Two Norvelt women have collected more than 200 vintage photographs which they combined into a book that tells the story of the birth of Norvelt.
"Norvelt: A New Deal Subsistence Homestead" was produced by Sandra Wolk Schimizzi, the daughter of two original Westmoreland Homesteads residents, Joseph Wolk, and her co-author, Valeria Sofranko Wolk.
Schimizzi said the idea for the book came about after she had written an article for the Westmoreland Historical Society magazine.
"I had a lot of information left over, and I thought I just can't waste this information," she said.
This is the first book for Wolk, an original homestead resident who moved to Westmoreland Homesteads with her family in 1935 and continues to live in Norvelt with her husband.
Schimizzi, like her parents, grew up in Norvelt. Her interest in local history was inspired by visits to historical sites, as well as her parents' and grandparents' stories.
She said she enjoys reading and researching local history and compiling family histories and with a master's degree from the University of Pittsburgh in Rehabilitation Counseling, she is intrigued by how family and social histories shape individuals.
Her enjoyment of sharing memories of life in Westmoreland Homesteads with her family led her to her hobbies of compiling military and family histories and collecting memorabilia and photographs of Norvelt. She served on Norvelt's 75th Anniversary Commemorative Book Committee and History and Educational Committee.
The book begins in 1934 when the American Field Service Committee was recruited to build the fourth of 99 subsistence homestead communities subsidized by the federal government. The communities were being developed as a way to help impoverished miners and others hit hard by the Depression.
Schimizzi said 1,850 people from local patch towns applied, but only 245 were accepted. Those with children and skills that would benefit the community were chosen above others.
"It was an experimental community and there was the Red Scare, that it might be like a communist community. I was so proud that my grandparents made this choice to become part of this experimental community," she said.
The community was eventually named Norvelt in honor of Eleanor Roosevelt, the wife of President Franklin Roosevelt, and an advocate for work programs.
Wolk said life in general was good in Norvelt and the family never dreamed of moving away.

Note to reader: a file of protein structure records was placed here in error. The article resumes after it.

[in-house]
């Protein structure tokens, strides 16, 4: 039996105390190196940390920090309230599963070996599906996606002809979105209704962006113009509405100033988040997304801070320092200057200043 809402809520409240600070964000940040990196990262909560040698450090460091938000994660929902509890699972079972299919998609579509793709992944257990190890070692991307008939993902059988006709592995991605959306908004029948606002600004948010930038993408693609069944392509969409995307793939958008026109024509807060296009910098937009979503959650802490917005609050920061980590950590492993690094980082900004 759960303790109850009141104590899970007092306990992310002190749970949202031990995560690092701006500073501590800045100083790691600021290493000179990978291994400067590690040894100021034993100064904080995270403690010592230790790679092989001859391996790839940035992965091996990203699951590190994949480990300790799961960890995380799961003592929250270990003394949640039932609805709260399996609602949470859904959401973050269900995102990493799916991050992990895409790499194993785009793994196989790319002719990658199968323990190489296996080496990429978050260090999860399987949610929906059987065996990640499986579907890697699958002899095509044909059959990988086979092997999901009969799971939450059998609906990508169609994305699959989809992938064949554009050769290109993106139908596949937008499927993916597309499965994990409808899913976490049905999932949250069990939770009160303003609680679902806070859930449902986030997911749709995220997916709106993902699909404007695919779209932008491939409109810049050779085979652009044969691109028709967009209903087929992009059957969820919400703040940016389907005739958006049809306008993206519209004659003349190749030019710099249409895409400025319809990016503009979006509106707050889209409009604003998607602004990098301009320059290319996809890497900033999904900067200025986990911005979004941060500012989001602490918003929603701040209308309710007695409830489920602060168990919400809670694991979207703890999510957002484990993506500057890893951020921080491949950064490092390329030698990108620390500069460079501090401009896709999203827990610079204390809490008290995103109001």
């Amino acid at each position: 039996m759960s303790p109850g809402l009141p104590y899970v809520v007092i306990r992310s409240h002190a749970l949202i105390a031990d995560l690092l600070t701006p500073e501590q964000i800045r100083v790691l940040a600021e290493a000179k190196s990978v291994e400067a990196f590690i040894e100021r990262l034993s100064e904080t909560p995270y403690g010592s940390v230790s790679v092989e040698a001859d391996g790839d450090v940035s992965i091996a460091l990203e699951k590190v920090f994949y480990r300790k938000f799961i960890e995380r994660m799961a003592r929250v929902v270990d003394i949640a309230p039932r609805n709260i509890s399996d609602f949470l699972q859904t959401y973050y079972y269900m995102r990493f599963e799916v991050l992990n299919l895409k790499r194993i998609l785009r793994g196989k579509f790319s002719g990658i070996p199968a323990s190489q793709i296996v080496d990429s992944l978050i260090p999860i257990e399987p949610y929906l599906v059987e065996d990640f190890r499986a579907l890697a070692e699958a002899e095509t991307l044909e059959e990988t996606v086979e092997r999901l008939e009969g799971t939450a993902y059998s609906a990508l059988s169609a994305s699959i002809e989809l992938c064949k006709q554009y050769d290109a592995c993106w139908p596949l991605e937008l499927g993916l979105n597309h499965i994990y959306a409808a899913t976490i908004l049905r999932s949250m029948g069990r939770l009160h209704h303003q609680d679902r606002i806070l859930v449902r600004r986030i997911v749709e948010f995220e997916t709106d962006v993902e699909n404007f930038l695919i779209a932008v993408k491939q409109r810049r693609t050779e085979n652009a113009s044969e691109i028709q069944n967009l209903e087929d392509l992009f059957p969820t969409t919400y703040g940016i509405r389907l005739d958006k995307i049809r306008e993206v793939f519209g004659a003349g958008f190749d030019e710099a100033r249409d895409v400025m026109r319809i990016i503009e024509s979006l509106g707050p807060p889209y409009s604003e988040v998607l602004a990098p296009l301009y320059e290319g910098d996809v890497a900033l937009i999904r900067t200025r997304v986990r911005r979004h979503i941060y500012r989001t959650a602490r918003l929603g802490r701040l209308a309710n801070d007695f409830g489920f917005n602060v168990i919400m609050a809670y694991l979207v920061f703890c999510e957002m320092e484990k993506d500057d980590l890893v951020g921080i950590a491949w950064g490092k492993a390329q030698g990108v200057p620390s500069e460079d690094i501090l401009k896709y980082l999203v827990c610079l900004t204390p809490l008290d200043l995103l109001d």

"We like the way everything went. This is the whole reason for the book. We just love where we live and we want people to know about it."
The authors said the most challenging aspect to writing the book was finding the photographs.
"It was so hard. Some people would say we didn't have a camera or we didn't take pictures outside," she said. Her daughter added, "Many families didn't keep the photos after their parents passed on. They would just destroy them."
Schimizzi said they enlisted her father, Joe, to help with the book as well. He was quickly put to work identifying people and gathering information.
"I think it's pretty good. It's pretty accurate. It's a good start," he said. "I think they should look at what they did here and use it as a pattern for hard-hit communities today."
Michael Cary, who is a Professor of History and Political Science at Seton Hill University in Greensburg, provided the introduction to the book. He contributed greatly to Norvelt's 75th Anniversary Commemorative Book and History and Educational Committee. He was the keynote speaker at the anniversary banquet and provided a historical presentation during the anniversary speaker series.
He is in the process of writing, along with Tim Kelly, a history professor at St. Vincent College and Margaret Power, associate professor at the Illinois Institute of Technology, a book on Westmoreland Homesteads, titled "Hard Times and Community in Depression Era America: The Story of Norvelt" to be published in 2011.
All of the proceeds the mother and daughter receive from the sale of their book are being donated to the new Norvelt Historical Society.
"I just thought people gave us their precious pictures and their precious stories and the money should go back to the community," Schimizzi said.